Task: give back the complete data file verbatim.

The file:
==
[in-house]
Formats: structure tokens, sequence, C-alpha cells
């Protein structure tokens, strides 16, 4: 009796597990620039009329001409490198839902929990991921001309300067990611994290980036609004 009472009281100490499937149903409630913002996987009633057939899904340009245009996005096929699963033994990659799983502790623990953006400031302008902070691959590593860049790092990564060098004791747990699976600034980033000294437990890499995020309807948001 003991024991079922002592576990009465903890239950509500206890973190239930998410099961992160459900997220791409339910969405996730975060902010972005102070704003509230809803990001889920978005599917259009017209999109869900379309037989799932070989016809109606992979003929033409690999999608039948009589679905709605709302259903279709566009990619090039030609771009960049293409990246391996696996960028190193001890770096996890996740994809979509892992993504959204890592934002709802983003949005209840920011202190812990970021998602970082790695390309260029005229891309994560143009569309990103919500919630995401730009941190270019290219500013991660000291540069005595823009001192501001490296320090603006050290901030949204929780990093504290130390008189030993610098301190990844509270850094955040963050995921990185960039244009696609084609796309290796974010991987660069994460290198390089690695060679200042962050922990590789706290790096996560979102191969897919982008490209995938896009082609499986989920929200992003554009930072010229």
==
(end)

[in-house]
Formats: structure tokens, sequence, C-alpha cells
């Protein structure tokens, strides 16, 4: 009796597990620039009329001409490198839902929990991921001309300067990611994290980036609004 009472009281100490499937149903409630913002996987009633057939899904340009245009996005096929699963033994990659799983502790623990953006400031302008902070691959590593860049790092990564060098004791747990699976600034980033000294437990890499995020309807948001 003991024991079922002592576990009465903890239950509500206890973190239930998410099961992160459900997220791409339910969405996730975060902010972005102070704003509230809803990001889920978005599917259009017209999109869900379309037989799932070989016809109606992979003929033409690999999608039948009589679905709605709302259903279709566009990619090039030609771009960049293409990246391996696996960028190193001890770096996890996740994809979509892992993504959204890592934002709802983003949005209840920011202190812990970021998602970082790695390309260029005229891309994560143009569309990103919500919630995401730009941190270019290219500013991660000291540069005595823009001192501001490296320090603006050290901030949204929780990093504290130390008189030993610098301190990844509270850094955040963050995921990185960039244009696609084609796309290796974010991987660069994460290198390089690695060679200042962050922990590789706290790096996560979102191969897919982008490209995938896009082609499986989920929200992003554009930072010229």